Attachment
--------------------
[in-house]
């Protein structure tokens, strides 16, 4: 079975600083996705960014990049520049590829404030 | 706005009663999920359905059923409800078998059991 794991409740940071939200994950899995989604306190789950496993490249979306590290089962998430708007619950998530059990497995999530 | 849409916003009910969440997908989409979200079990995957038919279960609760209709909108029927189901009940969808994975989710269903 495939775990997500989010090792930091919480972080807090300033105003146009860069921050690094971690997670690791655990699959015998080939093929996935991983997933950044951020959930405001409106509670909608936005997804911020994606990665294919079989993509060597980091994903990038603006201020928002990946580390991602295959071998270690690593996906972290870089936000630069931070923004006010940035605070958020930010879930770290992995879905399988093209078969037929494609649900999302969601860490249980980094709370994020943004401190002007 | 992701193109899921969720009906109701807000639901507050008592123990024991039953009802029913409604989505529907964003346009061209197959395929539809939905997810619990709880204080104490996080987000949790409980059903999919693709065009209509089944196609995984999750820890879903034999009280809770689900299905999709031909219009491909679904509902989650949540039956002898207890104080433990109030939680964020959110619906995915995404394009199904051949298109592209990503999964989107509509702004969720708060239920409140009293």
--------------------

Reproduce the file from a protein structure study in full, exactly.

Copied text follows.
[in-house]
């Protein structure tokens, strides 16, 4: 079975600083996705960014990049520049590829404030 | 706005009663999920359905059923409800078998059991 794991409740940071939200994950899995989604306190789950496993490249979306590290089962998430708007619950998530059990497995999530 | 849409916003009910969440997908989409979200079990995957038919279960609760209709909108029927189901009940969808994975989710269903 495939775990997500989010090792930091919480972080807090300033105003146009860069921050690094971690997670690791655990699959015998080939093929996935991983997933950044951020959930405001409106509670909608936005997804911020994606990665294919079989993509060597980091994903990038603006201020928002990946580390991602295959071998270690690593996906972290870089936000630069931070923004006010940035605070958020930010879930770290992995879905399988093209078969037929494609649900999302969601860490249980980094709370994020943004401190002007 | 992701193109899921969720009906109701807000639901507050008592123990024991039953009802029913409604989505529907964003346009061209197959395929539809939905997810619990709880204080104490996080987000949790409980059903999919693709065009209509089944196609995984999750820890879903034999009280809770689900299905999709031909219009491909679904509902989650949540039956002898207890104080433990109030939680964020959110619906995915995404394009199904051949298109592209990503999964989107509509702004969720708060239920409140009293």